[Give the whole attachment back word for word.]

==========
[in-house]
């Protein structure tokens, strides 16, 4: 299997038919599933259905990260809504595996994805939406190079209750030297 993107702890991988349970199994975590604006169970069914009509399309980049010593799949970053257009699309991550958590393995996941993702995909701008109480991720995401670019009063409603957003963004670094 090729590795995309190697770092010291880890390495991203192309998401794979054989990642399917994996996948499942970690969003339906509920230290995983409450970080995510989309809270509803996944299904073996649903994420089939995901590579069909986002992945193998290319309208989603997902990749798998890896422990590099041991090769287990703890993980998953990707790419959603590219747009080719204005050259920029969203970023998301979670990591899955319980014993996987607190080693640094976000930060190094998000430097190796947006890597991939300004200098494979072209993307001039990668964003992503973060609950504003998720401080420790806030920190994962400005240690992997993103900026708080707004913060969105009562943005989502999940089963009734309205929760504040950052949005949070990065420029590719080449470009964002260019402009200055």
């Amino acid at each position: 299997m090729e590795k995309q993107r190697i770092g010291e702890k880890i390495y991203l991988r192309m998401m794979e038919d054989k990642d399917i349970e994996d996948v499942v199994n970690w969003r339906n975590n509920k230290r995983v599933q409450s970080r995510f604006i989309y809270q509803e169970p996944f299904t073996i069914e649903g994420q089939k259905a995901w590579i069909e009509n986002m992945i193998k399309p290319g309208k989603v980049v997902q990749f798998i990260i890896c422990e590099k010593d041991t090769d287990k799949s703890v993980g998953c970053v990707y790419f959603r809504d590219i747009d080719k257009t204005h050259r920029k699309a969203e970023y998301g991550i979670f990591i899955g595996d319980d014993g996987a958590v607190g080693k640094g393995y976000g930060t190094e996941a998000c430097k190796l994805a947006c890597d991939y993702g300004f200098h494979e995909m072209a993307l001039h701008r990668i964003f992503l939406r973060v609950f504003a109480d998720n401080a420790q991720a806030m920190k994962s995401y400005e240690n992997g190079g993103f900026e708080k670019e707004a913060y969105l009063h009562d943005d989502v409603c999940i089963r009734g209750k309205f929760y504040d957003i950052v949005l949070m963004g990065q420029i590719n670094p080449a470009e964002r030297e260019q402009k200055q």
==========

[in-house]
């Protein structure tokens, strides 16, 4: 299997038919599933259905990260809504595996994805939406190079209750030297 993107702890991988349970199994975590604006169970069914009509399309980049010593799949970053257009699309991550958590393995996941993702995909701008109480991720995401670019009063409603957003963004670094 090729590795995309190697770092010291880890390495991203192309998401794979054989990642399917994996996948499942970690969003339906509920230290995983409450970080995510989309809270509803996944299904073996649903994420089939995901590579069909986002992945193998290319309208989603997902990749798998890896422990590099041991090769287990703890993980998953990707790419959603590219747009080719204005050259920029969203970023998301979670990591899955319980014993996987607190080693640094976000930060190094998000430097190796947006890597991939300004200098494979072209993307001039990668964003992503973060609950504003998720401080420790806030920190994962400005240690992997993103900026708080707004913060969105009562943005989502999940089963009734309205929760504040950052949005949070990065420029590719080449470009964002260019402009200055």
């Amino acid at each position: 299997m090729e590795k995309q993107r190697i770092g010291e702890k880890i390495y991203l991988r192309m998401m794979e038919d054989k990642d399917i349970e994996d996948v499942v199994n970690w969003r339906n975590n509920k230290r995983v599933q409450s970080r995510f604006i989309y809270q509803e169970p996944f299904t073996i069914e649903g994420q089939k259905a995901w590579i069909e009509n986002m992945i193998k399309p290319g309208k989603v980049v997902q990749f798998i990260i890896c422990e590099k010593d041991t090769d287990k799949s703890v993980g998953c970053v990707y790419f959603r809504d590219i747009d080719k257009t204005h050259r920029k699309a969203e970023y998301g991550i979670f990591i899955g595996d319980d014993g996987a958590v607190g080693k640094g393995y976000g930060t190094e996941a998000c430097k190796l994805a947006c890597d991939y993702g300004f200098h494979e995909m072209a993307l001039h701008r990668i964003f992503l939406r973060v609950f504003a109480d998720n401080a420790q991720a806030m920190k994962s995401y400005e240690n992997g190079g993103f900026e708080k670019e707004a913060y969105l009063h009562d943005d989502v409603c999940i089963r009734g209750k309205f929760y504040d957003i950052v949005l949070m963004g990065q420029i590719n670094p080449a470009e964002r030297e260019q402009k200055q």